Instructions for my ‘Extra floristic low flowering lawn turf’

PDF Instruction Sheet

  1. Initial management following laying

Remember the wild flower lawn turf is still young but once the roots hit the soil and the turf get nutrients it will grow fast. We check its top growth using a black base sheet in the turf bed to limit its nutrition until it is shipped and laid.

Always lay it onto freshly rotavated or cultivated ground so its roots can penetrate easily. See the photographic step by step guide on the turf page of my website. Water the turf every 2 or 3 days for the first 2 weeks unless we have a lot of rain. If you continue watering regularly for longer you will encourage the grasses to grow too strongly and they could dominate.

I suggest you mow the turf within the first two or three weeks of laying it, to encourage the plants to fill in low down otherwise their tendency is to grow upwards. There will be new little wild flower plants appearing over the next couple of months and they need light to establish. I suggest you continue to mow once every 2 or 3 weeks for the next two months down to about 1 or 2 inches in height so the variety of species can become established.

  1. General advice and future management

I suggest when you mow the turf you take it down to a height of 2 inches (5cm) or shorter, this will create a good functional lawn for you to use. The species in this wild flower lawn turf will happily tolerate mowing down to a height of 1 inch (2.5cm).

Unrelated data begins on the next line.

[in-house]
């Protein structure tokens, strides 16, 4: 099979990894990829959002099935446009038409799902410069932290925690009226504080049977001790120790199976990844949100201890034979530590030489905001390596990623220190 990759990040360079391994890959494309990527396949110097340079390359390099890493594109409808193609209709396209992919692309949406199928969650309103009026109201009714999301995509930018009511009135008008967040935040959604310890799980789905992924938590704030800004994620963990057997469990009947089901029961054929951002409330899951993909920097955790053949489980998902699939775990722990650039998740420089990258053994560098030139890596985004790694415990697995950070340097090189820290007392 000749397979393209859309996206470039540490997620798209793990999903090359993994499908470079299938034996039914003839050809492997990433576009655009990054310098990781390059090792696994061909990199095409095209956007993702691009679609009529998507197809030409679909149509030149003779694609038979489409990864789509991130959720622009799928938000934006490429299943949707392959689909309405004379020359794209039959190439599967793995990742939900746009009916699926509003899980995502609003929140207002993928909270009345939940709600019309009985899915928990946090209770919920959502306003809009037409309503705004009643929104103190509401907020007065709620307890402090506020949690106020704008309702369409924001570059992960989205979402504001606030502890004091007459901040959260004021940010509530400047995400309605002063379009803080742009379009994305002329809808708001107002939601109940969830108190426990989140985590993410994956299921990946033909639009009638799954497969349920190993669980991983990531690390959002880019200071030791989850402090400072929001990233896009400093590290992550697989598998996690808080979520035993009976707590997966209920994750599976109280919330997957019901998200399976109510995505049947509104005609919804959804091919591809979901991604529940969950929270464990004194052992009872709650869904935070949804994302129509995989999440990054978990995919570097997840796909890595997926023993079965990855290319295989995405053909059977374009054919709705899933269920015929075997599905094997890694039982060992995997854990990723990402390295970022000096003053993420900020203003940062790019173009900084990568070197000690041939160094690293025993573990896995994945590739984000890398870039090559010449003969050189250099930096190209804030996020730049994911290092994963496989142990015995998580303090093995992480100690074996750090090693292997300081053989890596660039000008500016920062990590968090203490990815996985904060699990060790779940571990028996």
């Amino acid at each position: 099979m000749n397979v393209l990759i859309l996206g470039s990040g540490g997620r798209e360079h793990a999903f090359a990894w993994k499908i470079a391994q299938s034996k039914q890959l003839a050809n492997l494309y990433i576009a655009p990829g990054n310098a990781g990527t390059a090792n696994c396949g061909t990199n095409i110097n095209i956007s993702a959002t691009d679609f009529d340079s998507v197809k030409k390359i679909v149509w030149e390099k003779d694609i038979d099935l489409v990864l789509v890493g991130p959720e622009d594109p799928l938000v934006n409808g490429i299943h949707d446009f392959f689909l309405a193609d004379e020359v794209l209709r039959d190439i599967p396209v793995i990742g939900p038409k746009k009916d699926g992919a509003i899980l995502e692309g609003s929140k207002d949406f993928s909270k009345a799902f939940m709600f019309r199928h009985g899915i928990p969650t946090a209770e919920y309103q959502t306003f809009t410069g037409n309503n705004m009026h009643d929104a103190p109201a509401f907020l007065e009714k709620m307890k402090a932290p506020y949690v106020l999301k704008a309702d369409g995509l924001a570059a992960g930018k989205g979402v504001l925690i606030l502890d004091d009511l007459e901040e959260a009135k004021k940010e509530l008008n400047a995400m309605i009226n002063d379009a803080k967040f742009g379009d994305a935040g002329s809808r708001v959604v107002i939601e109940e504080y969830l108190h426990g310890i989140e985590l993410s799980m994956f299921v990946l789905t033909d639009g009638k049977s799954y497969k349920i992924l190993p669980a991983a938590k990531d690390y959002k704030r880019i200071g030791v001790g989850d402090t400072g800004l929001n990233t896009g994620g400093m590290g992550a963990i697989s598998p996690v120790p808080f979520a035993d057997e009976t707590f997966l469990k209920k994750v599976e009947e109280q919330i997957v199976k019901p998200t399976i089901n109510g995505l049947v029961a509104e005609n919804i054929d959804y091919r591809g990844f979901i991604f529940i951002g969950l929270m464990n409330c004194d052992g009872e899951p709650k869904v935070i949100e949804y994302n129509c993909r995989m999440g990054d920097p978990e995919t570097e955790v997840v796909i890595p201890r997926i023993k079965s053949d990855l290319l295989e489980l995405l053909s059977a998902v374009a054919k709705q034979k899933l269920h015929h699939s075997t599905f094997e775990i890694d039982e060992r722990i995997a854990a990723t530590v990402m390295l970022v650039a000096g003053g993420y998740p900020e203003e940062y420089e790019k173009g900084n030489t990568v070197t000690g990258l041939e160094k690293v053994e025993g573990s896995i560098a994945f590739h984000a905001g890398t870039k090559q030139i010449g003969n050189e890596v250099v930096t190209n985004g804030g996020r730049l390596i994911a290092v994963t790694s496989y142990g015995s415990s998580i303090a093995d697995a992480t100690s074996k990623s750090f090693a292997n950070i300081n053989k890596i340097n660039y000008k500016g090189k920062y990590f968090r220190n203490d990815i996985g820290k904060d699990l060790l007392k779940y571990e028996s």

Once the turf has matured, to receive good flowering all season maintain a mowing frequency of one cut every 3 to 6 weeks down to 1 or 2 inches high for the majority of the summer – this is approximate and you can certainly extend this mowing interval. However, if you mow too regularly i.e. every week, then many of the flowers will not get a chance to bloom, although you will not kill the plants you will not have much flowering. Conversely if you don’t cut it for long periods of time and let it get above 8 inches tall (which can be tempting due to all the flowering) then when you do cut it you will find it is a little bare at the ground level, however it will green up again and fill in after a couple of weeks during the growing season and so it will do no harm if you do decide to leave it uncut from say mid-May to the end of July to enjoy an abundance of wild flowers.

Another way to maximise the flowering and wildlife benefits of your wild flower lawn once it is matured, is instead of mowing the whole lawn in one go, you can mow alternate halves every 2 or 3 weeks i.e. alternating which half of the lawn you cut each time, this will ensure that there are always flowers to view and for bees and butterflies to enjoy throughout the summer, as it can take a week to ten days for flowering to resume following each mowing.

The final cut of the year should be done a little shorter than 2 inches to leave the lawn quite tight to ensure good flowering resumes in the spring. It is always better to remove the cuttings when mowing a wild flower turf. Please note that the wild flowers in your wild flower lawn turf are perennial and come up year after year and do not need to drop their seed. Your low flowering lawn will improve in flowering performance as time goes by, as the flowers adapt to the mowing regime you use.